definition of X is now:

[Serializable]
public class X : ISerializable
{
private string myProperty1;
private bool myProperty2;
private int myProperty3;
. . .

public void GetObjectData(SerializationInfo info, StreamingContext
context)
{
info.AddValue("MyProperty1", myProperty1);
info.AddValue("MyProperty2", myProperty2);
info.AddValue("MyProperty3", myProperty3);
. . .
}
}

(4) Build the project.

(5) Open the Settings page of the Property Designer and create a new
setting. Select the type XCollection by opening the browse dialog then
just
>typing in the fully qualified name (e.g. myNamespace.x.y.XCollection).
Click
>on the Value field which will then display an ellipsis button. Clicking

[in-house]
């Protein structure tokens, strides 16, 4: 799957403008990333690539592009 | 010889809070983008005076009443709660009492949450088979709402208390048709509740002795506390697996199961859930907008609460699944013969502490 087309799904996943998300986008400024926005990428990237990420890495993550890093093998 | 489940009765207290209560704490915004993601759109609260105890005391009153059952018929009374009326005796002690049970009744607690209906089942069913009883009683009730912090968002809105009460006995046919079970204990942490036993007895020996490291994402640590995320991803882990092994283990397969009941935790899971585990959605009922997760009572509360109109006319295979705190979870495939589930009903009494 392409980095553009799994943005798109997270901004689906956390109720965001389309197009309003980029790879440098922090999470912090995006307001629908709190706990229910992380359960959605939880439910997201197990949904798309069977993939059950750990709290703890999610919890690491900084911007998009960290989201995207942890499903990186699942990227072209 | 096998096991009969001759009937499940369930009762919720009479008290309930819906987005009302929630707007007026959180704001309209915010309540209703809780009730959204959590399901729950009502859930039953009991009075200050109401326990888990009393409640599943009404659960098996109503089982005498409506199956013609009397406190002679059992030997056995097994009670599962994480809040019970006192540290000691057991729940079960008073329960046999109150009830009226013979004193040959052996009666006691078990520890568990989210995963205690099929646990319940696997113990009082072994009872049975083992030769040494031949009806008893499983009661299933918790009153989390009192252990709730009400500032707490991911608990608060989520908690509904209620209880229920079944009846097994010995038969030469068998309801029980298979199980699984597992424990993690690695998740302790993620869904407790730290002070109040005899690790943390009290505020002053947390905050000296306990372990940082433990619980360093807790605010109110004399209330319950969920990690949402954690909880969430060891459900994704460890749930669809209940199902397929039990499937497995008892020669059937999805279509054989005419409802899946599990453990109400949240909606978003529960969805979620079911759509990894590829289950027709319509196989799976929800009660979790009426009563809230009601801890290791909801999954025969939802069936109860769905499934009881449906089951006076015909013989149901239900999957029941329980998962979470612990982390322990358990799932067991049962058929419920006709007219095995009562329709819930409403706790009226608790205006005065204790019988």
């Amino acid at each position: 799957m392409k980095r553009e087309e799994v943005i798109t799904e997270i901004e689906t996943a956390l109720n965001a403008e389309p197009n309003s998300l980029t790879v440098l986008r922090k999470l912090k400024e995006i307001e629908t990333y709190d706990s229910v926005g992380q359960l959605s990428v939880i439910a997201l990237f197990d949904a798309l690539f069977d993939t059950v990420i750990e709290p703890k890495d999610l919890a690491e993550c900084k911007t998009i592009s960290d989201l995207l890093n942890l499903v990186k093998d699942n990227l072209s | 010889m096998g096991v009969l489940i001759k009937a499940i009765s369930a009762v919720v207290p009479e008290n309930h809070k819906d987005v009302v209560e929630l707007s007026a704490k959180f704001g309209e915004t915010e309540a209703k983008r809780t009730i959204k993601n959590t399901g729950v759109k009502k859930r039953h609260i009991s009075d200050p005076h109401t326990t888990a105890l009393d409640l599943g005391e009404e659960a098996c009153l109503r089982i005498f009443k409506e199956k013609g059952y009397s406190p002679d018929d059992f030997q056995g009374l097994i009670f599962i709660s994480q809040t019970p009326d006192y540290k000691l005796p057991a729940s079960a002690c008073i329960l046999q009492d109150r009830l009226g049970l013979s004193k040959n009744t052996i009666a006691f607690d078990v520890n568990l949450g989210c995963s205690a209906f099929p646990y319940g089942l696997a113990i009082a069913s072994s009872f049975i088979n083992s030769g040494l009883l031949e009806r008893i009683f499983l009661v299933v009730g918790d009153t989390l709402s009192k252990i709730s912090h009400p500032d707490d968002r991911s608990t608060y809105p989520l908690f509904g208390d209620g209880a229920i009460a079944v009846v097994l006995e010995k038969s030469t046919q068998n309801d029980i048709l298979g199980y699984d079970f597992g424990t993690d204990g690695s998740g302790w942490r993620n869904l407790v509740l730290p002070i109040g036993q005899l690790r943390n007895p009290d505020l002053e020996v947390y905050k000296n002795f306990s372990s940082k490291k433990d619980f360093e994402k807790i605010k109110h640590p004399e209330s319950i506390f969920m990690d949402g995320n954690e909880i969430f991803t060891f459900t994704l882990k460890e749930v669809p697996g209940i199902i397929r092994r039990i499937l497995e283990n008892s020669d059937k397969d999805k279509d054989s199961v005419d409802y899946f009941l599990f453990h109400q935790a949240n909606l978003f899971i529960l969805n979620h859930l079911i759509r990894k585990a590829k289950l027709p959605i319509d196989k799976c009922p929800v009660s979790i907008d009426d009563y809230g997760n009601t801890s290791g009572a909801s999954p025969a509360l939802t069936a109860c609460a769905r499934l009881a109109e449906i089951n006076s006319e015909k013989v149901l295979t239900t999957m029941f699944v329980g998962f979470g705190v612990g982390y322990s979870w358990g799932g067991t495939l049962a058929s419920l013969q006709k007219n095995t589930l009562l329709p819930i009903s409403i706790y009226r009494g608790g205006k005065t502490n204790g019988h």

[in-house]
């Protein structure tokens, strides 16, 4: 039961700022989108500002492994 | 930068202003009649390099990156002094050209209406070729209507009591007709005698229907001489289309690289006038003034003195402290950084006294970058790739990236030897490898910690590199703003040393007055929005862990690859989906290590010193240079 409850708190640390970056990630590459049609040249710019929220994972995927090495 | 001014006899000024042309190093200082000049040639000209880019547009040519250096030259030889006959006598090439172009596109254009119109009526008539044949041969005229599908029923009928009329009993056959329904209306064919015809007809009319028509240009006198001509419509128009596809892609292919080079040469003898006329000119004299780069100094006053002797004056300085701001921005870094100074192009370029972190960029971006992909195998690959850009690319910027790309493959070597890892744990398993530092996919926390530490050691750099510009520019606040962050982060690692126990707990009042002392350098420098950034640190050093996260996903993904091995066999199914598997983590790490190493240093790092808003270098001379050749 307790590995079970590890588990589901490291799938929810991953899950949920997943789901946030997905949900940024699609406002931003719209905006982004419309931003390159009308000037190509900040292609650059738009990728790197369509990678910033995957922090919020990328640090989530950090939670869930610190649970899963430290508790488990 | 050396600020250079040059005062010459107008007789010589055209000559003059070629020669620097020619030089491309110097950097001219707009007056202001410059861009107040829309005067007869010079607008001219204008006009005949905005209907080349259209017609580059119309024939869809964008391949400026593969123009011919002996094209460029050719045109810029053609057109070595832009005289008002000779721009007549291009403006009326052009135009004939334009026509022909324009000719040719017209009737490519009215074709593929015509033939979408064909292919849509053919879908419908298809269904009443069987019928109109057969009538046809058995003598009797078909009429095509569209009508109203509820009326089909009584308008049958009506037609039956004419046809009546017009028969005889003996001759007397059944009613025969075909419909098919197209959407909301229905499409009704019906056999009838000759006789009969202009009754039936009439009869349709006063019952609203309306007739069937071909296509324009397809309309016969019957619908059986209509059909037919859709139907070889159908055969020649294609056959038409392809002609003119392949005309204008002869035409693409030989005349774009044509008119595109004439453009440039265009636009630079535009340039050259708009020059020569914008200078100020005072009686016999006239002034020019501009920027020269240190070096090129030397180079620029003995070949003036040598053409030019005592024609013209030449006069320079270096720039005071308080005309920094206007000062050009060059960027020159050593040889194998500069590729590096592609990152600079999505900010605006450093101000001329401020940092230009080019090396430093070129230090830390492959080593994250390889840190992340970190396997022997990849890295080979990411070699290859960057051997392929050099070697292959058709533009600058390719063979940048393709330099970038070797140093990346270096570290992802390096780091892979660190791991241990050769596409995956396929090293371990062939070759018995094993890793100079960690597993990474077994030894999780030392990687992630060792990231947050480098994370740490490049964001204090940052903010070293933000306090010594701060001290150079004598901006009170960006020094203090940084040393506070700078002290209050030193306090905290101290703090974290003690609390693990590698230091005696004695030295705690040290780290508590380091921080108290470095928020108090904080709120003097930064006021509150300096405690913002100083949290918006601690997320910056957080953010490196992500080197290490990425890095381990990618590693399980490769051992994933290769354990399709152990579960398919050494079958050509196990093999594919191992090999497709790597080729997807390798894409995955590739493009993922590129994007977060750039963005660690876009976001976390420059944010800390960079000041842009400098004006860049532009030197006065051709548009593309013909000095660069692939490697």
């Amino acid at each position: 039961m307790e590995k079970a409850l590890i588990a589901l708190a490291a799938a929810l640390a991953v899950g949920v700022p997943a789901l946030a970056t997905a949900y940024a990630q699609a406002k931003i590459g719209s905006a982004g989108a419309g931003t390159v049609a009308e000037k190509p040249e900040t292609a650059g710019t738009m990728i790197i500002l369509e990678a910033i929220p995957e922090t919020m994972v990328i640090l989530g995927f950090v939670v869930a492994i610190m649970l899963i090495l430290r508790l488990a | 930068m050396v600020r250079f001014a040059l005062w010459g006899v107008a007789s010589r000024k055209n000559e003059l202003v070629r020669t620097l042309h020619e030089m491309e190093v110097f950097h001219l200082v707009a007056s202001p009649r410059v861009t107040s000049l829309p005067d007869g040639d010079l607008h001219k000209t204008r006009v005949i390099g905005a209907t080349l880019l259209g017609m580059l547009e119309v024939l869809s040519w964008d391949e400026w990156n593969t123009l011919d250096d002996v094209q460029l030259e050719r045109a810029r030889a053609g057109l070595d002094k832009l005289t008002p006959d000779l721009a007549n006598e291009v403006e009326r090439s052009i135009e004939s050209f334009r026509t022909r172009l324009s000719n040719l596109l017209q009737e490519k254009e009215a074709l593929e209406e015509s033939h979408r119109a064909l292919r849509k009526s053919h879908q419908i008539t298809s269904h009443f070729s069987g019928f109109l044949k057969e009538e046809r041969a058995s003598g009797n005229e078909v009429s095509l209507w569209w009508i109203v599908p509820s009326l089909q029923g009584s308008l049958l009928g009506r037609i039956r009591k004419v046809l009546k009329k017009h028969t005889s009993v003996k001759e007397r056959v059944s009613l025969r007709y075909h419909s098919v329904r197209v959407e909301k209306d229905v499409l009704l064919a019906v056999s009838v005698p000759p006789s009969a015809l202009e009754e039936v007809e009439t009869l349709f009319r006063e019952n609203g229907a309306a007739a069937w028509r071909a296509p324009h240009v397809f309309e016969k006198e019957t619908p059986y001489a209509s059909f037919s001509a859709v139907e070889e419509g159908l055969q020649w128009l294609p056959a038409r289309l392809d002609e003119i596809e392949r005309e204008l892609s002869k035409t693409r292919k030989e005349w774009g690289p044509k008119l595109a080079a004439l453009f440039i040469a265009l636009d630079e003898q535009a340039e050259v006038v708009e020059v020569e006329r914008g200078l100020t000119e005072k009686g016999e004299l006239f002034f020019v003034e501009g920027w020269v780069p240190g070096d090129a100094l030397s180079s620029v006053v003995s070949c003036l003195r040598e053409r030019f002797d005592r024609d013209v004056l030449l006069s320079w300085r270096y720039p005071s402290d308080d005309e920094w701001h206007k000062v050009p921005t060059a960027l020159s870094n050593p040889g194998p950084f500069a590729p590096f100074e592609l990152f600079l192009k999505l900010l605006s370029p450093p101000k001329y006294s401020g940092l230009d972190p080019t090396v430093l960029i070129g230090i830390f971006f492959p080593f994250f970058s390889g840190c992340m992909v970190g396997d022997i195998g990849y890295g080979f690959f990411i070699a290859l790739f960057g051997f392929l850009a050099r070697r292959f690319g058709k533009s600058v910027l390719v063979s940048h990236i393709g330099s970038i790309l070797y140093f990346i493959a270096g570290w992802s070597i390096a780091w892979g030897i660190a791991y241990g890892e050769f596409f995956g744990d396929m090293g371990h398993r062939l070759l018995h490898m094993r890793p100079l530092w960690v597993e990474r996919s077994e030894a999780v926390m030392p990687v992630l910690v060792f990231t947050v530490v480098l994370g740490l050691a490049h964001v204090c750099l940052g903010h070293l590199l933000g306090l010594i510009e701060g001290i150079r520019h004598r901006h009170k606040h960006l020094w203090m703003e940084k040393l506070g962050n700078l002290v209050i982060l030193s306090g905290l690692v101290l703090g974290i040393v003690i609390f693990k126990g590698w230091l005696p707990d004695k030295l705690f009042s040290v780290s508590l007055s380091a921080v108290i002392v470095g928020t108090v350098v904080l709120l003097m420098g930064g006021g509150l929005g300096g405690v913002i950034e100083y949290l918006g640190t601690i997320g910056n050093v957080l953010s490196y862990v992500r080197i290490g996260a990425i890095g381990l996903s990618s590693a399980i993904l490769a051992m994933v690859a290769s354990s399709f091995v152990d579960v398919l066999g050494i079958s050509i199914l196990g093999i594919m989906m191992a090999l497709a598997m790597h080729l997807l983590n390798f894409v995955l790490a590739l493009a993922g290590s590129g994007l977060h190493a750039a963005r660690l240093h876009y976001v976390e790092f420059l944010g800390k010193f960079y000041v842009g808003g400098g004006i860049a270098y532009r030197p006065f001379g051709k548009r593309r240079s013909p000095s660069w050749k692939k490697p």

the
>ellipsis opens a collection editor allowing one to add or remove X objects
from this XCollection. Upon closing the collection editor, an
XML-serialized
>version of the XCollection is now present in the Value field and the
app.config. (Curiously, the app.config file shows the root element as
<ArrayOfX>.)
================================================= ===

Jan 10 '08 #9

P: n/a
(1) So if I understand you correctly, Kevin, then in my solution (posted Jan
9) for a custom type with only primitive types within, I need only keep the
[Serializable] attribute and I could remove the ISerializable implementation,
is that right?

(2) From my attempt at understanding TypeConverters, it looks like they
output just a string representation rather than XML. I suppose one could use
a TypeConverter to manually create an XML representation but that seems quite
kludgy; implementing ISerializable, on the other hand, does "automatically"
create XML which seems a much more elegant approach. So why would one ever
want to use a TypeConverter for outputting to the settings file (which is